The concierge opens his mouth to protest, but the quick click of hard-soled shoes over the tile interrupts our exchange. The night manager rushes towards us, as much as his stiff bearing allows for such things.
“I apologize, Miss Holmes,” he says. His voice is tight and gruff – more annoyance than repentance. “After speaking with Miss Thomas, I have confirmed your version of events, and the existence of the message you speak of. You will, of course, forgive us for assuming as we did. When a woman arrives at our establishment at this time of night, dressed as you are, its only natural to think…” He shrugs one stiff shoulder.
“Of course,” I say, meeting his shrug with a sweet grin. “Do most of the prostitutes that frequent your establishment often show up in flannel pajamas, slippers, and a bathrobe?” Before he can answer, I stand, silencing him with a cluck of my tongue. “Never mind. Could someone direct me to Ms. Thomas’ room, please?”
The concierge loses whatever silent argument the two men share via glares and pointed glances and escorts me to the central lift. By the look on his face as he stops in front of it, he expects the sight of it to impress me. As if I have never seen such magical contraptions before. I resist the urge to point out that I’ve visited the hotel before – have seen other elevators before as well, thank you. I leave the explanation unspoken and my expression bland. Lack of conversation may be best at this point, I decide.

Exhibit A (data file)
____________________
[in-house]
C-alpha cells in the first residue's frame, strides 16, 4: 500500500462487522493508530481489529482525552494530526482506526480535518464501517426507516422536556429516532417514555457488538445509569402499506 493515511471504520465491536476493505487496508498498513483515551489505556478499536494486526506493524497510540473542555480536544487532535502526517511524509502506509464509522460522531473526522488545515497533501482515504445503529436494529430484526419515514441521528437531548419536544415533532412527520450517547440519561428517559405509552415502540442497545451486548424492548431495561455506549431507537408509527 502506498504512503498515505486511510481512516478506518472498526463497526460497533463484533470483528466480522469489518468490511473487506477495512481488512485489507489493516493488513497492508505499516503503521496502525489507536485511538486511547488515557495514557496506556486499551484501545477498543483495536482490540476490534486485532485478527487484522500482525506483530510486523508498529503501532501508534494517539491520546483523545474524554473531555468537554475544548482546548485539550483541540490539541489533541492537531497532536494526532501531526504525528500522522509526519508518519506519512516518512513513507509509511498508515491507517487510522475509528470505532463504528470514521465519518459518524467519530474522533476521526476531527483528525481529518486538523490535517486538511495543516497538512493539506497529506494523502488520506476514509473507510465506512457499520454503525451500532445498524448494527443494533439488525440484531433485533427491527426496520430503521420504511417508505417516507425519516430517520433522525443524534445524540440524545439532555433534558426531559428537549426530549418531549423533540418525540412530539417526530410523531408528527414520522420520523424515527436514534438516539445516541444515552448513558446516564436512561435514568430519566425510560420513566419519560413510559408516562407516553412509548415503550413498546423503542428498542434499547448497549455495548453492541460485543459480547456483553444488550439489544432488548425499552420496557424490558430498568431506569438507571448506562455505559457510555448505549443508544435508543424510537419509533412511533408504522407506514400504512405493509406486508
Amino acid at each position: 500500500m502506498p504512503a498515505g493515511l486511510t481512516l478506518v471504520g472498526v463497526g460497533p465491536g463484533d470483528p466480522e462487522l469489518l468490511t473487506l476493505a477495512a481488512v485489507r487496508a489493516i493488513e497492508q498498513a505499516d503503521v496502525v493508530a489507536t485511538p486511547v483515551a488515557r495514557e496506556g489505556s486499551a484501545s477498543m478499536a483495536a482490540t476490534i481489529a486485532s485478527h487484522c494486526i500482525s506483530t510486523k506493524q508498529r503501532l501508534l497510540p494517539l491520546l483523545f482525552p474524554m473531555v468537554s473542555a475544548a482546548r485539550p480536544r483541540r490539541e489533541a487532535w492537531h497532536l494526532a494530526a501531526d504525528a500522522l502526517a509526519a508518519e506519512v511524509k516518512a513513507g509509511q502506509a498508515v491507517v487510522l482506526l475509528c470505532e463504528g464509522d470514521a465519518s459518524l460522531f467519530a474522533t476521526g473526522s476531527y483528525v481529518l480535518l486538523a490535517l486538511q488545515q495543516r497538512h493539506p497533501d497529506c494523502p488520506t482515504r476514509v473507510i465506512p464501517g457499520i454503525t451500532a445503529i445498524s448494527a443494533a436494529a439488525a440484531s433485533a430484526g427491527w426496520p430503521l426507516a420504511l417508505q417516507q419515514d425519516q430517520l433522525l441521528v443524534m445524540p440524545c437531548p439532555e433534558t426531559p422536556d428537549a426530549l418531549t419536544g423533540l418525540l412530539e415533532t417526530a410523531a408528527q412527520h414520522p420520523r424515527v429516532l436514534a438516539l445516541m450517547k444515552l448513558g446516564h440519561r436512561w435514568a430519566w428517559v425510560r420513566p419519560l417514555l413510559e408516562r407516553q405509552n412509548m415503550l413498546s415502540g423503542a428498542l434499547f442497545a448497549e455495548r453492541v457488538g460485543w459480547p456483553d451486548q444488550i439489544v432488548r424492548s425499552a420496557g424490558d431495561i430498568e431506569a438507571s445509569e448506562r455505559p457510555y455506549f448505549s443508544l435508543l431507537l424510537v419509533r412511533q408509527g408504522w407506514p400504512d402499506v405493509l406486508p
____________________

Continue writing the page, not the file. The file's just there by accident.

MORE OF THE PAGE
I’m deposited on the second floor and abandoned to my own resources with the delivered message as my only guide. Fidelia’s request was brief in its urgency:
Charlotte: I am in need of your assistance. Please come to the Langham Hotel, room 214, as soon as possible. It is a desperate situation. – FT
Since meeting her over the course of the investigation into the restaurant critic’s murder, Fi and I have continued our association. She is a rather intriguing woman with a vast and varied collection of experience I find amazing, and she is similarly entertained by the tales of my investigations. I think, though, my awkward foibles with Watson amuse her more.
I find the appointed door and knock, unsure now that I’m here what to expect. Her summons is vague, after all, and makes no explanation of the source of the desperation. The door cracks after a second knock, just wide enough for a tall, thin man with light hair and a greying mustache to peek through. I discern both height and girth by the position of his head and the width of his neck., I glance at the note, then the room number, and the back to him.
“I’m sorry, I must have the wrong…”